But we believe the company can outpace its industry’s growth over the long term with its primary focus on less cyclical, private sales (deals from $1 million to $10 million), growth in new agents and improving productivity of existing brokers, and market share gains as it expands into underserved locales and specialty properties (such as industrial, office, and hospitality) beyond its core multifamily and retail focus.
Marcus & Millichap’s local market presence and knowledge, national footprint, and database of proprietary listings create both a positive network effect and a competitive advantage. If the commercial real estate market experiences a more severe correction, the company should weather the storm because of its highly variable cost structure and rock solid, debt-free balance sheet, which features more than $5 per share in cash.
Can you provide details on any sector or industry dynamics that are influencing portfolio construction?
In both Small-Cap Leaders and Premier Funds our bottom-up approach has led us toward a cyclical sector bias over the last several years. This is not a macro call but rather a function of where we have identified the most attractive risk/reward opportunities among high or improving ROIC companies.
Our Industrials holdings reflect a blend of traditional machinery and equipment companies along with a fair amount of professional services and other asset-light business models.
In Information Technology, lofty valuations and/or lack of earnings have limited our investments in emerging tech areas such as cloud computing and social media. However, many of our holdings have benefited from other significant secular trends such as industrial automation and the rising capital intensity in semiconductor manufacturing as design and process complexity increases with each successive advance in technology.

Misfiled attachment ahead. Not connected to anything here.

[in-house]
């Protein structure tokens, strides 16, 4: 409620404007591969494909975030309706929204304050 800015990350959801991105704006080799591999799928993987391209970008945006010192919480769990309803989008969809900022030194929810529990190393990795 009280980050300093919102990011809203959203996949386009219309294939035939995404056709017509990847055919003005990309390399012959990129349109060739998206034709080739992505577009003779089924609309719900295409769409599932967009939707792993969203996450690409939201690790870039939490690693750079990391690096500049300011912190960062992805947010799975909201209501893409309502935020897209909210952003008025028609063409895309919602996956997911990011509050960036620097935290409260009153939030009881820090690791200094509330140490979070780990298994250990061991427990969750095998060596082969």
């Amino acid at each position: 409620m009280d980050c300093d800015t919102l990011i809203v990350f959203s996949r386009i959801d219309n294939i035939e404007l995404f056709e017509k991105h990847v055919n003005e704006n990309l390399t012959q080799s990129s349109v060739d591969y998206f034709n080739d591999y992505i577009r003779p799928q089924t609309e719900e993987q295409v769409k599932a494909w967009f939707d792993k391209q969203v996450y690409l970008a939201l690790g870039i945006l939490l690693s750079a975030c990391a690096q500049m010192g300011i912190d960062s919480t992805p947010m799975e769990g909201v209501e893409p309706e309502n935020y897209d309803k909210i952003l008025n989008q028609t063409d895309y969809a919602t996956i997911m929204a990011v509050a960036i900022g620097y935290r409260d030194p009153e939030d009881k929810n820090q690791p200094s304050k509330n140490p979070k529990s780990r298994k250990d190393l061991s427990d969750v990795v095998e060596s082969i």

Market pullbacks motivated by concerns about rising interest rates and global growth in 1Q followed by Brexit in 2Q created opportunities for us to add to capital markets stocks within the Financial sector, particularly in the asset management area.
Our holdings in the two consumer sectors tend to be companies that dominate particular niches and/or have strong brand franchises that are gaining market share from healthier, though more discriminating, consumer spending.
Finally, the Funds continue to have no exposure to yield-oriented areas such as REITs or Utilities as these businesses tend to lack the high ROIC, low financial leverage characteristics that we focus on.
Overall, we’re very pleased that many of these companies have done well in 2016 and think that the market’s increased favor toward both cyclicals and the proven business models with improving and/or strong fundamentals are part of a long-term shift in investor sentiment.